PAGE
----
One of my favorite scriptures of all time is a simple little one not often quoted. Philippians 4:11, “Not that I speak in respect of want; for I have learned in whatsoever state I am in, therewith to be content.” We will always have something to be grateful for in whatever stage of life we are in. We just need to look for it.

Over a year ago I began keeping a gratitude journal, numbering the daily gifts from God. This has changed my life. I am living eucharisteo. President Henry B. Eyring has been keeping a gratitude journal for years. He would write a few lines every single night after asking himself,  “Have I seen the hand of God reaching out to touch us or our children or our family today?”

This one question, “Have I seen the hand of God reaching out to touch us or our children or our family today?” is powerful. The answers are even more so. Why?

To name a thing is to manifest the meaning and value God gave to it. (Alexander Schmemann)

26:365
When we name our blessings we are showing God we value what He values. And we notice that what He values most is us.

Naming the blessings helps us see ourselves and those around us as God sees us. Giving thanks, counting my blessings, has changed my perspective, my focus. I no longer look inward. My eyes are drawn outward, upward to God.  In that drawing I am able to see the needs of others around me. In my limited realm of experience I have learned that in giving thanks I want to give. How can I not when I see how much I have truly been blessed? ”Because I have been given much I too must give.” It is a natural God-intended consequence.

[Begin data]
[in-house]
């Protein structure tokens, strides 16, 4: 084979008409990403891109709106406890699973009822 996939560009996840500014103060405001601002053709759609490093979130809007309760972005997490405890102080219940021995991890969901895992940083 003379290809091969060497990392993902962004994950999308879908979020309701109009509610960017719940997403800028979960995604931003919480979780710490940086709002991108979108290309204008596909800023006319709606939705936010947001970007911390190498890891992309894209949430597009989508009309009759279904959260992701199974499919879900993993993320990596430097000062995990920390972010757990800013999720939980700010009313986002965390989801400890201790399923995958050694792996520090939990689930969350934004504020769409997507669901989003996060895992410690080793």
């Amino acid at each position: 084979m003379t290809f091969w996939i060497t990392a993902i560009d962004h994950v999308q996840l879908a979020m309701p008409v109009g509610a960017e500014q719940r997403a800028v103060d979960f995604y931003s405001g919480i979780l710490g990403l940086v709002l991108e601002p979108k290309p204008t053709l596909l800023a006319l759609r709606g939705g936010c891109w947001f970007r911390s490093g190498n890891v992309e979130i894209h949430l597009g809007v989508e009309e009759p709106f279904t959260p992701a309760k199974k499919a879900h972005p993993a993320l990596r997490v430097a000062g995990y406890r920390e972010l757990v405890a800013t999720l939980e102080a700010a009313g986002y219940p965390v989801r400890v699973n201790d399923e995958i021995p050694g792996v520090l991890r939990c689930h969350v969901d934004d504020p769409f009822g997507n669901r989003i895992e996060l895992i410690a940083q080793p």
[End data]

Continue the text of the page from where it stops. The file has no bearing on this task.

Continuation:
Giving thanks, thanksgiving, eucharisteo.

It is changing my life. I am finding joy.

photos by: ⌡K & Lel4nd

About Montserrat {Chocolate on my Cranium}

Montserrat enjoys classical music, playing the piano, reading biographies, eating gourmet chocolate, and playing a good game of Scrabble. A farmer's wife and mother of nine, she thinks spending time with her family is truly heaven on earth!

8 Responses to Eucharisteo

  1. Paul says:

    Awesome thoughts. Thanks for this. I like the idea of the gratitude journal; I can see value in my being more rigorous about acknowledging and recording my blessings.

  2. Bonnie says:

    I had a dream this morning that left me feeling distraught and forlorn which I have been pondering in the hours since. It centers on this ability to live in peace with our lack of abundance as well as our abundance, and to see with clarity the opportunities of each. Because, in my dream, the hand of God was exposed as the reason for both, I am thinking this morning about how sometimes even situations that we think are our own fault have been guided by the Lord for our benefit. It gives whole new perspective to “therewith to be content.” I will be thinking about this more today, for certain.

    • Becky says:

      You know how people will say “God won’t give us anything we can’t handle”. Well, I’ve been thinking that is true only if it’s God given. So many times It’s our mistakes, faults, etc that create out trials. Yes, God will help us through them if we turn to him and he can make a learning experience out of anything for us mere mortals. And I suppose that is true, looking retrospectively that he guided our faults for our benefit. You stated that so well and I hope you are right for what I have been going through the last 3 years.